#1076483

    the plumber
    Member

    Idk if they did an aveirah. But it’s very shayich, they were not supposed to be saved

    #1076485

    Patur Aval Assur
    Participant

    “Obviously, if the person is a huge talmid chacham and he’s completely crum (Marcus jastrow), he had no dt”

    You seem to call people Krum often. Can you define what makes someone krum?

    #1076486

    jbaldy22
    Member

    the plumber

    I dont mean to be sarcastic, but how far does your vision of daas torah extend and at what point is ones own daas supposed to step in. Your mehalech of daas torah seems to be almost chasidish in nature.

    #1076487

    the plumber
    Member

    What makes someone crum is if they hav intense views that are against daas torah. Meaning they don’t have a rebbe who they t urn to when needed.

    #1076488

    MachaaMaker
    Member

    But why does Daas Torah extend to non Torah decisions such as finances and general life decisions?

    #1076489

    Patur Aval Assur
    Participant

    “What makes someone crum is if they hav intense views that are against daas torah”

    Where do you draw the line between “against daas torah” and “machlokes in daas torah”?

    #1076490

    Patur Aval Assur
    Participant

    Also you can’t say that the definition of krum is having intense views that are against daas torah if you previously said that (part of) the definition of daas torah is not being crum.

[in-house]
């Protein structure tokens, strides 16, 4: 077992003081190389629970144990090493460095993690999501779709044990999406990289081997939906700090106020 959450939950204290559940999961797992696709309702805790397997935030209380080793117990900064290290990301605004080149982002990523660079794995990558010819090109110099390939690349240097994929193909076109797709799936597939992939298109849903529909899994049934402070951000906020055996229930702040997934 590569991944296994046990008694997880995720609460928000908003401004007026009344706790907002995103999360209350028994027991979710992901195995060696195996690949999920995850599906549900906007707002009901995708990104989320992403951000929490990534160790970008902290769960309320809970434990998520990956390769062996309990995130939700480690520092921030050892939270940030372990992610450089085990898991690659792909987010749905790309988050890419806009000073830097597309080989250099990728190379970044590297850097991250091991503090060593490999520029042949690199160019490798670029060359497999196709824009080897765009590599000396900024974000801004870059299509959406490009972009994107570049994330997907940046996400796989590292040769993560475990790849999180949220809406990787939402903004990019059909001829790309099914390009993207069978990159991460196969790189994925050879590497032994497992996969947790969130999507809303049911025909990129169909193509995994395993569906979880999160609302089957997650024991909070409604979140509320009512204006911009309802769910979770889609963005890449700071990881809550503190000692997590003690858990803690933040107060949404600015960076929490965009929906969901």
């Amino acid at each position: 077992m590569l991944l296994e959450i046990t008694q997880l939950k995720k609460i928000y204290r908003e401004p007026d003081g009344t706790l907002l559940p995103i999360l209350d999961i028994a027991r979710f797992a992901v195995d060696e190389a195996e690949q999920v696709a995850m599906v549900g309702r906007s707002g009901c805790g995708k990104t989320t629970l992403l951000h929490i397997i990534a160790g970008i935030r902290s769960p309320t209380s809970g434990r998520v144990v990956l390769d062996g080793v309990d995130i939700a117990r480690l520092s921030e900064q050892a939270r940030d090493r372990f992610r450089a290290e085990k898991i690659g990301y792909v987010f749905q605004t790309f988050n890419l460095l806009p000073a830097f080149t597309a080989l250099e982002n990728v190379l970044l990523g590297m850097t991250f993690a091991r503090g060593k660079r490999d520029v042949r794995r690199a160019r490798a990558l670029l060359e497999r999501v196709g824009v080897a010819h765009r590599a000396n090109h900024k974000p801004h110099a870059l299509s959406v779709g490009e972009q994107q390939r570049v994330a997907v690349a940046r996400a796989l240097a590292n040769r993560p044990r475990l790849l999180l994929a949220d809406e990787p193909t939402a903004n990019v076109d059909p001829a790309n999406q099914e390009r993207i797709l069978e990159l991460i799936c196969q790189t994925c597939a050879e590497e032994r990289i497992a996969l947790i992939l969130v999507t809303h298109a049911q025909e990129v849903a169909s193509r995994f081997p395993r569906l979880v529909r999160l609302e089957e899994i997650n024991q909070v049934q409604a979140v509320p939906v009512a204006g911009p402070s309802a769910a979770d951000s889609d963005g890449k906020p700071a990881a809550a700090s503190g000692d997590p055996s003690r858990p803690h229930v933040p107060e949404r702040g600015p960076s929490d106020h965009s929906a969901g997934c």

#1076491

    Sam2
    Participant

    the plumber: You definition of Daas Torah and those who have it are a tautology (you have it because you are a Talmid Chacham who isn’t Krum- and the definition of Krum is not having Da’as Torah). Can you please define what Krum and Daas Torah mean in a manner that means something?

    #1076492

    There’s no way to define in words a clear cut explanation of who has Daas Torah. Maybe the rabbi in the corner shul, being a talmid chochom, is the same Daas Torah as Rav Shteinman? How do you explain why he is not? You know it when you see it. When the world accepts someone as one of the greats in the Torah world, he is Daas Torah. And he is greater than other talmidei chachomim.

    #1076493

    charliehall
    Participant

    “why does Daas Torah extend to non Torah decisions such as finances and general life decisions?”

    We don’t like to admit it, but there is a huge amount of halachah regarding personal and business finance that many of us ignore. You practically need yadin yadin semicha to be a frum businessman.

    #1076494

    Patur Aval Assur
    Participant

    “You practically need yadin yadin semicha to be a frum businessman.”

    I believe there is a quote attributed to R’ Yisrael Salanter which goes something like “you need to know choshen mishpat cold in order to go into business, and if you know choshen mishpat cold why would you waste it by going into business?”

    #1076495

    Avi K
    Participant

    Charlie, that is true so far as questions such as interest and owning shares of food companies during Pesach are concerned. However, Tora knowledge does not make one an advisor as to which of two permitted stocks to buy. In fact, any posek will consult professionals in the field before paskening. For example, Rav Moshe asked an electrician what would happen if someone tovelled a toaster.

    #1076496

    ☕ DaasYochid ☕
    Participant

    ???? ?’ ????? ?????? ???

    Someone who acquires Torah knowledge acquires the intangible we call “wisdom”.

    #1076497

    oomis
    Participant